The strength of Spinoza's essay is then in its honesty. It accepts this limitation head on, and tries within the imperfection, to create at different levels, different ways to understand or to react to governance. The point being that each of these ultimately limited thoughts ought to be as perfect as it can be it itself. What is more Spinoza clearly leaves open the idea that in any one state, and  criss-crossing any one individual, there are many types of organisation, and so many thoughts - none of which have to easily resolve one into the other. A society becomes a conjunction of disparate parts, combined and recombined in differing ways, and these parts involve many individuals, and many parts of the same individual, all attempting at different rhythms and in different ways to comprehend one another.
   In short Spinoza is offering us, from the other end of its history as it were, a very perceptive critique of modern liberal societies and their governance. And as part of that picture he has his finger one of the real difficulties to democracy, understood in its purest form - that is as collective decision making. At that level he says it is simply impossible to organise thinking and so action, unless one restricts the numbers involved. He suggests then, that the perfect democracy can only have around thirty citizens in it (a number which, given these individuals must forge between them a collective agreed plan, seems rather large). In addition, Spinoza is clear that the numbers involved in being a democracy ebb and flow, as it becomes easier or harder for groups to form the kind of collective will and thought which a true democracy demands. By implication, then it is very easy to be a democracy (or Spinoza might suggest a mob), that is opposed to something obnoxious, or 'for' something in general (say peace). But it is very difficult to turn that ideal into actual policy.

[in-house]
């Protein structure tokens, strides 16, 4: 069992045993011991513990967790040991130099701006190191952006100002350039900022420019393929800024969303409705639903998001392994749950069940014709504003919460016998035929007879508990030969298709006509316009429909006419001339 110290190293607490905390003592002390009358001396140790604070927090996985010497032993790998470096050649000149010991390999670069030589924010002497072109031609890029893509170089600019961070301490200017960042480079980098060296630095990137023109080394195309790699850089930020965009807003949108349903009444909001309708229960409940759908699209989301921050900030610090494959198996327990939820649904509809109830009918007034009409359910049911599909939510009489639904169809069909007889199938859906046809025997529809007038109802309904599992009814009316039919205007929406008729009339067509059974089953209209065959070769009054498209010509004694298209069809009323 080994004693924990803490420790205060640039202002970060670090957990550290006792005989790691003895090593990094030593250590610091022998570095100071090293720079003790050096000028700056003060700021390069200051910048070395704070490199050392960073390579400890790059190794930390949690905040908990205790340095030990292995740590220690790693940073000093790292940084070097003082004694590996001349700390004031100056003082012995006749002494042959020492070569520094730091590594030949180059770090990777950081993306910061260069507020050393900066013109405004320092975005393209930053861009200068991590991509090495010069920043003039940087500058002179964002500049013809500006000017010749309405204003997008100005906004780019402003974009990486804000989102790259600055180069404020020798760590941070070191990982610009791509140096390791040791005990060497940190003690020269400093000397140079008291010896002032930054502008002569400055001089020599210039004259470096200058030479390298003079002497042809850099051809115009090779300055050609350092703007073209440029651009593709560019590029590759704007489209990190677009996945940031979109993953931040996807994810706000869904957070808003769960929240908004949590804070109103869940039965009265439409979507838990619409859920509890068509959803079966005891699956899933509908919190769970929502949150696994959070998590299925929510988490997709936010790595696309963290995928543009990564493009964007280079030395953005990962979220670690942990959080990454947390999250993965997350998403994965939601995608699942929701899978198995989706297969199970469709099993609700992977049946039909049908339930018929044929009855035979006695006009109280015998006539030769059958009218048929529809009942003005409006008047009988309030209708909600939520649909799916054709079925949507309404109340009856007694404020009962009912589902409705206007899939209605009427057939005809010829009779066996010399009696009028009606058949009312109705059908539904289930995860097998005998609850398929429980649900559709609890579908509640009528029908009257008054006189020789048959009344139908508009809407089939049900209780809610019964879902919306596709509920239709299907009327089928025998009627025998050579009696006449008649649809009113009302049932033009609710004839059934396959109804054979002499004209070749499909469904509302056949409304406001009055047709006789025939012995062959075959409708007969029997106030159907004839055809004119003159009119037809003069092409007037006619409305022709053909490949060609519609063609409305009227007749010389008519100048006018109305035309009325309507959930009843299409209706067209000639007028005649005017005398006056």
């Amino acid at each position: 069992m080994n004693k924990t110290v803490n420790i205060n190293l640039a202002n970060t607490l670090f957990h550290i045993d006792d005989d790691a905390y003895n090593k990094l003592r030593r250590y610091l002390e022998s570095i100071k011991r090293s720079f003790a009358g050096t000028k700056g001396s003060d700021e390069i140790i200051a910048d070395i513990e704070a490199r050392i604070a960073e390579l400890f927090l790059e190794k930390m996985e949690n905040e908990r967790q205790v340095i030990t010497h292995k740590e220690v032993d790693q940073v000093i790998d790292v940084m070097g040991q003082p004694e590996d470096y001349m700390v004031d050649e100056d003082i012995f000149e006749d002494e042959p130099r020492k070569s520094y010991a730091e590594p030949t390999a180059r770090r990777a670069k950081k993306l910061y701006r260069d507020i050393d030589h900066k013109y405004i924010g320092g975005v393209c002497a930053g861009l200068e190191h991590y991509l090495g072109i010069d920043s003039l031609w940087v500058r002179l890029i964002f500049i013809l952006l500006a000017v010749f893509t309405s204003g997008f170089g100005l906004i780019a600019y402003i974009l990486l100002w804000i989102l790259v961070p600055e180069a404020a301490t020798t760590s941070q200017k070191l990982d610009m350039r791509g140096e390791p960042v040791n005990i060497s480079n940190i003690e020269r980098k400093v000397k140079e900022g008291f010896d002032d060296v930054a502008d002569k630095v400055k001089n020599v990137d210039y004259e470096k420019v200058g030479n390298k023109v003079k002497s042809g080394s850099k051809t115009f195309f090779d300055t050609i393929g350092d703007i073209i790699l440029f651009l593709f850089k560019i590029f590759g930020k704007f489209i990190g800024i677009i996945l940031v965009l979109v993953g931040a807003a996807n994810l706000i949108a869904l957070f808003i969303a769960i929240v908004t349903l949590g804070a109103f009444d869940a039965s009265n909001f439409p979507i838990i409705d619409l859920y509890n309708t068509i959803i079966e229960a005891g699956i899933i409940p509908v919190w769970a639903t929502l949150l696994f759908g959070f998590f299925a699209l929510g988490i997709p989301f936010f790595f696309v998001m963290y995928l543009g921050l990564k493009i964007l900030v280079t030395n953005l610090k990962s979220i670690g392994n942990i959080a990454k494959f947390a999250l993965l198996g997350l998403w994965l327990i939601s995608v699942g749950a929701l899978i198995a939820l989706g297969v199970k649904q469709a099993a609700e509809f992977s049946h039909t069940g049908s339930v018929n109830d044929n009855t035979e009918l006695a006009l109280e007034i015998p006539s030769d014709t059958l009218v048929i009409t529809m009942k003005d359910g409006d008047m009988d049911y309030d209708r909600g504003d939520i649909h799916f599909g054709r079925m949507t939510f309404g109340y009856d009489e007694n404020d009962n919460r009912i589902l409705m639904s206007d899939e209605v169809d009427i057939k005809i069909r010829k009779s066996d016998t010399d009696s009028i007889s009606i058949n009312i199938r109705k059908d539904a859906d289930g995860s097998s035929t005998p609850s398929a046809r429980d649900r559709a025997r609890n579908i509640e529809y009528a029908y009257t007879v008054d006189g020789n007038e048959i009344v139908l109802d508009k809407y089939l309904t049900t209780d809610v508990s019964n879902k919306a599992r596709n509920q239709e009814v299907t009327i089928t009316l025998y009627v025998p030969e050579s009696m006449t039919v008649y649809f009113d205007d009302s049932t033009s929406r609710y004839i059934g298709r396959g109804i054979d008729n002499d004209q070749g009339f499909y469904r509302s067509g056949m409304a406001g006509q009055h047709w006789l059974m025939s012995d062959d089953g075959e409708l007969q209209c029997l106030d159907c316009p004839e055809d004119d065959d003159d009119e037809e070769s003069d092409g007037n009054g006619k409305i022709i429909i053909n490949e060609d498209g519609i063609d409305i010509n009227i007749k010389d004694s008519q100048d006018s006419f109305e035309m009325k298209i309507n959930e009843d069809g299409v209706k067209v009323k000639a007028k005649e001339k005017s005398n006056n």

Now of course in our jaded times perhaps none of this is new, and yet of course in Spinoza's time it was practically unheard of, and unthought. I want then that jar of history to be felt, and to matter. The voice of Spinoza (if I do it right) will clarify thoughts we all have about our world and its promises and policies. And yet there will be something at stake here, which I will certainly end with. Spinoza, at the other of this history (the beginning) still had hope, for all his cynicism, that albeit slowly, things might change, new thoughts might become possible. It is this hope for better in the midst of scepticism which I wish to give the audience as a parting thought, and a lingering refrain. So that the piece should be ultimately uplifting and thought-provoking in the most positive of senses....